Parking is a premium commodity in Chicago. And in the Loop, one has become accustomed to paying dearly for the privilege of parking.
But in Chicago these days, finding a place to park your car has become embroiled in scandal. In his quest to fill up empty city coffers, Mayor Daley and his rubber-stamping city council have been trying to sell off city assets like there's no tomorrow; thus, with the gleam of gold in his eye, Daley leased the parking meter commodity for the next 75 years to a private firm (somehow, Morgan Stanley is involved in this deal, not sure how!) for the sum of $1.5 billion.
The deal meant parking rates would go up dramatically, leaving Chicago with some of the highest parking meter rates in the country (to pair nicely with the highest sales tax in America.)
Not the best deal for consumers - but a good deal for a city dealing with a significant budget shortfall, right?
Not according to the city's inspector general, who issued a report yesterday lambasting the deal.
The Chicago Sun-Times reports:
"Chicago’s 36,000 parking meters were worth nearly twice as much as the $1.15 billion Mayor Daley got when he rammed through a 75-year lease in a few days without analyzing what the system was worth, the city’s inspector general has concluded."
Apparently, the city signed the deal before conducting an assessment of what the lease would be worth.
Thus, the private firm got a bargain - a steal, really. From the intro to the Inspector General's report:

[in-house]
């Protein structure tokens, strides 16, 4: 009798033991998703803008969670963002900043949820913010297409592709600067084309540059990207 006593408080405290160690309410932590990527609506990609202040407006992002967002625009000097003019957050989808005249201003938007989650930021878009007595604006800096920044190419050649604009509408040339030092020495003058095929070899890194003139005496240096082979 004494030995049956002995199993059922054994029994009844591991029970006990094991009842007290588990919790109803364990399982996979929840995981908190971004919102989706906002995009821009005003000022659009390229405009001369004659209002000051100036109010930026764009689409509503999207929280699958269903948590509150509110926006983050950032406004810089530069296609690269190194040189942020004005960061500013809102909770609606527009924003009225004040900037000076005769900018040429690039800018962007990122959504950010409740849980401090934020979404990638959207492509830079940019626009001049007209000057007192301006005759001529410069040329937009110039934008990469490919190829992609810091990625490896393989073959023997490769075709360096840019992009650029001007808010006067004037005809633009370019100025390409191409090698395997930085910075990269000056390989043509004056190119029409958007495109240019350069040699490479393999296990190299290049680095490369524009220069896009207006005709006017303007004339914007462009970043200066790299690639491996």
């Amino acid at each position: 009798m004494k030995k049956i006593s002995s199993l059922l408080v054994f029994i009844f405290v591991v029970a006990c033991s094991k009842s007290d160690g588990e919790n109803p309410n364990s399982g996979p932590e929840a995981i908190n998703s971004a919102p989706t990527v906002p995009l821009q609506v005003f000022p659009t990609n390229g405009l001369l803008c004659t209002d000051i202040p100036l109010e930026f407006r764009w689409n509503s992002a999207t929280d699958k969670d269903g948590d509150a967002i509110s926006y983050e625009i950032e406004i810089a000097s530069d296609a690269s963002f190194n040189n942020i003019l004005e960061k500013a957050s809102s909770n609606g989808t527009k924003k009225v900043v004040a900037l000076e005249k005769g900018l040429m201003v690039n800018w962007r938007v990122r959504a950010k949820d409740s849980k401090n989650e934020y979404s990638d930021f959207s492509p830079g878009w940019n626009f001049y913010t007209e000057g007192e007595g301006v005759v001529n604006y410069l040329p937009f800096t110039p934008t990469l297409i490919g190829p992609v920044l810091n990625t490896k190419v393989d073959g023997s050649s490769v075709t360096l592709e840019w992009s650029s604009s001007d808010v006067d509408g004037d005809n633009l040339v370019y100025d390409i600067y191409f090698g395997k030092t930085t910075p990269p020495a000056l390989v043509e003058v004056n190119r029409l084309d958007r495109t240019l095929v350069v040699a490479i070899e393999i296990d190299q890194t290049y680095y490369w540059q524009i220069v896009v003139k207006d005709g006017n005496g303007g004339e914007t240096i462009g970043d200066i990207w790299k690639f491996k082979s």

"In other words, by giving up control of the parking-meter system for 75 years, the City relinquished future parking-meter revenue that has a present value of approximately $2.13 billion. This means that the City received about $974 million less for the parking-meter system than it was worth to the City – or alternatively, that the City leased the system for a price that was 46% lower than its value to the City."
Daley's peeps are saying that the report is tossing around "dubious figures." What's dubious is leasing an asset for nearly a century without putting in the due diligence to determine what a fair market value would be. Charging half-off out of desperation is a very bum deal for the "city that works."
Links to more stories about this issue here:
The Inspector General's Report
Chicago Tribune story on the report
Sun-Times opinion piece on the deal
City press release from March 2009, addressing issues resulting from the transition to the new meters.
April story in the Chicago Reader, covering the problems with the deal